(ZeroHedge) When social security was first implemented in the 1930’s, America was a very different country. Especially in regards to demographics. The average life expectancy was roughly 18 years younger than it is now, and birth rates were a bit higher than they are now. By the 1950’s, the fertility rate was twice as high as it is in the 21st century.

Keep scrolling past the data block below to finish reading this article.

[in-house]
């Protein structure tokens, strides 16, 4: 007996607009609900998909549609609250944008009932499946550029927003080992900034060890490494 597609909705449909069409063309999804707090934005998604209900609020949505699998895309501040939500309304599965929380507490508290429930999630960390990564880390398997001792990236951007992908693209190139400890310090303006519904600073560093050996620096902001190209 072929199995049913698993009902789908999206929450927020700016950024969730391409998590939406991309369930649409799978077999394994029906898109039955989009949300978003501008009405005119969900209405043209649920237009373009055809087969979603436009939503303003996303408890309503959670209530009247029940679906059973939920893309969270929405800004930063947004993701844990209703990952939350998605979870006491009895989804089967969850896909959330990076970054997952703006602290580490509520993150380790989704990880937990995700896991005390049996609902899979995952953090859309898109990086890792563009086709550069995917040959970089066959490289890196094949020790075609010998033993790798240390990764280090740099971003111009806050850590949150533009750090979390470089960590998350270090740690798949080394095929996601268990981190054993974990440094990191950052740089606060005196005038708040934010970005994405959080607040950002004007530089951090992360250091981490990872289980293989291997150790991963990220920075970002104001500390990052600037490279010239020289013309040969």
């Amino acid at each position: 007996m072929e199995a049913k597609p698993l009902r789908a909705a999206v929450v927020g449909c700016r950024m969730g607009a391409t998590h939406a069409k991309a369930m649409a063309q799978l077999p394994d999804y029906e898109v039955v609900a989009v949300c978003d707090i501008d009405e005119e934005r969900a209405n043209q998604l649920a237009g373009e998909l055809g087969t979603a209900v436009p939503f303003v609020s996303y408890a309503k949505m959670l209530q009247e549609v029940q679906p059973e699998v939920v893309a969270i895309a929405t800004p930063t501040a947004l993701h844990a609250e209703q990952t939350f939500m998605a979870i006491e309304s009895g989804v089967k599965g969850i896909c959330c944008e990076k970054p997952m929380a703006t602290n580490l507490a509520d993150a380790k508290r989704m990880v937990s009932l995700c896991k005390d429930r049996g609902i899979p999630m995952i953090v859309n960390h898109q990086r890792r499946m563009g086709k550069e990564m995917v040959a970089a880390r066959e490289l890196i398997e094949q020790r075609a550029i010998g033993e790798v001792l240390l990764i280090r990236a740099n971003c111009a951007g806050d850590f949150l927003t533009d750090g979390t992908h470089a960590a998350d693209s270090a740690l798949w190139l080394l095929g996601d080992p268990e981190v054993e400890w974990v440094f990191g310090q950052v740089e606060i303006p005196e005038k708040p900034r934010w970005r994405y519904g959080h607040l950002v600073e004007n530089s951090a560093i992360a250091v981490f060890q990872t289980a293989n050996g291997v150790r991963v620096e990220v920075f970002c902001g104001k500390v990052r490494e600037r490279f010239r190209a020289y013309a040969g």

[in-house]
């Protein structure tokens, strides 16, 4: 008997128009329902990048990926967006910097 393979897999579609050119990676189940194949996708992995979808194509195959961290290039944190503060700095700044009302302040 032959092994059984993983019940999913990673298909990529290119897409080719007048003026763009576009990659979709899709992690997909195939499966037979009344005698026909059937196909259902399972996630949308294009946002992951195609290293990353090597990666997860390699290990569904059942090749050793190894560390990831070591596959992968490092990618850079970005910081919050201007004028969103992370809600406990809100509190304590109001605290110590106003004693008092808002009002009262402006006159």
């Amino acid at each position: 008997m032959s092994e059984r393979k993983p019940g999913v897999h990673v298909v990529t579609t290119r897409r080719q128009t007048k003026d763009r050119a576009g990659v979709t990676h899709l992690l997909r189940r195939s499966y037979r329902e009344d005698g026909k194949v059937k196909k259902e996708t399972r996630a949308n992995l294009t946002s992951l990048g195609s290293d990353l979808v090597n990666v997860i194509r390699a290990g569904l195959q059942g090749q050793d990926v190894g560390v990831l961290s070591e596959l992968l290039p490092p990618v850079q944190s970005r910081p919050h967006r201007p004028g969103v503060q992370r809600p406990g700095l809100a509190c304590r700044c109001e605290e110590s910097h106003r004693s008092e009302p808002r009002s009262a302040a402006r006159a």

In other words, for the first few decades, social security seemed very sustainable. Most people would only live long enough to benefit from it for a few years, and there was an abundance of young workers who could pay into the system.
Those days are long gone. As birth rates plummet and people live longer, (which otherwise should be considered a positive development) social security’s future is looking more and more bleak.
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